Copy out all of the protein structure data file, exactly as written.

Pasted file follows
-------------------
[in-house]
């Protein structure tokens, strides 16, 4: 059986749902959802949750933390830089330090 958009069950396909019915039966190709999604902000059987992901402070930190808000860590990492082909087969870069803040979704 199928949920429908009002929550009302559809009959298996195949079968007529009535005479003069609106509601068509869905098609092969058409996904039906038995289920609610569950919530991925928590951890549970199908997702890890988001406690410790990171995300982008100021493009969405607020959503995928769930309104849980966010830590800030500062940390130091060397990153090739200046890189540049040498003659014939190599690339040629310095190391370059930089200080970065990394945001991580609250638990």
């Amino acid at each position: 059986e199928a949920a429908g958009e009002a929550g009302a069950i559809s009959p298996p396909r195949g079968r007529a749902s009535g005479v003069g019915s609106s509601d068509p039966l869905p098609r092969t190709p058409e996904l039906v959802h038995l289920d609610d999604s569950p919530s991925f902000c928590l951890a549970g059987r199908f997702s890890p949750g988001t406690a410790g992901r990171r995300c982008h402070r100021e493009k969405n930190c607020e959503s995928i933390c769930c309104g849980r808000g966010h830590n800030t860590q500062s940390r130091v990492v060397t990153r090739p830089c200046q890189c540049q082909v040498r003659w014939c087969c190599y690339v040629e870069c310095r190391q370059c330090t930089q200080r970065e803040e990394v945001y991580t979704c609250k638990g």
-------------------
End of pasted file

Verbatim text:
[in-house]
């Protein structure tokens, strides 16, 4: 059986749902959802949750933390830089330090 958009069950396909019915039966190709999604902000059987992901402070930190808000860590990492082909087969870069803040979704 199928949920429908009002929550009302559809009959298996195949079968007529009535005479003069609106509601068509869905098609092969058409996904039906038995289920609610569950919530991925928590951890549970199908997702890890988001406690410790990171995300982008100021493009969405607020959503995928769930309104849980966010830590800030500062940390130091060397990153090739200046890189540049040498003659014939190599690339040629310095190391370059930089200080970065990394945001991580609250638990």
């Amino acid at each position: 059986e199928a949920a429908g958009e009002a929550g009302a069950i559809s009959p298996p396909r195949g079968r007529a749902s009535g005479v003069g019915s609106s509601d068509p039966l869905p098609r092969t190709p058409e996904l039906v959802h038995l289920d609610d999604s569950p919530s991925f902000c928590l951890a549970g059987r199908f997702s890890p949750g988001t406690a410790g992901r990171r995300c982008h402070r100021e493009k969405n930190c607020e959503s995928i933390c769930c309104g849980r808000g966010h830590n800030t860590q500062s940390r130091v990492v060397t990153r090739p830089c200046q890189c540049q082909v040498r003659w014939c087969c190599y690339v040629e870069c310095r190391q370059c330090t930089q200080r970065e803040e990394v945001y991580t979704c609250k638990g």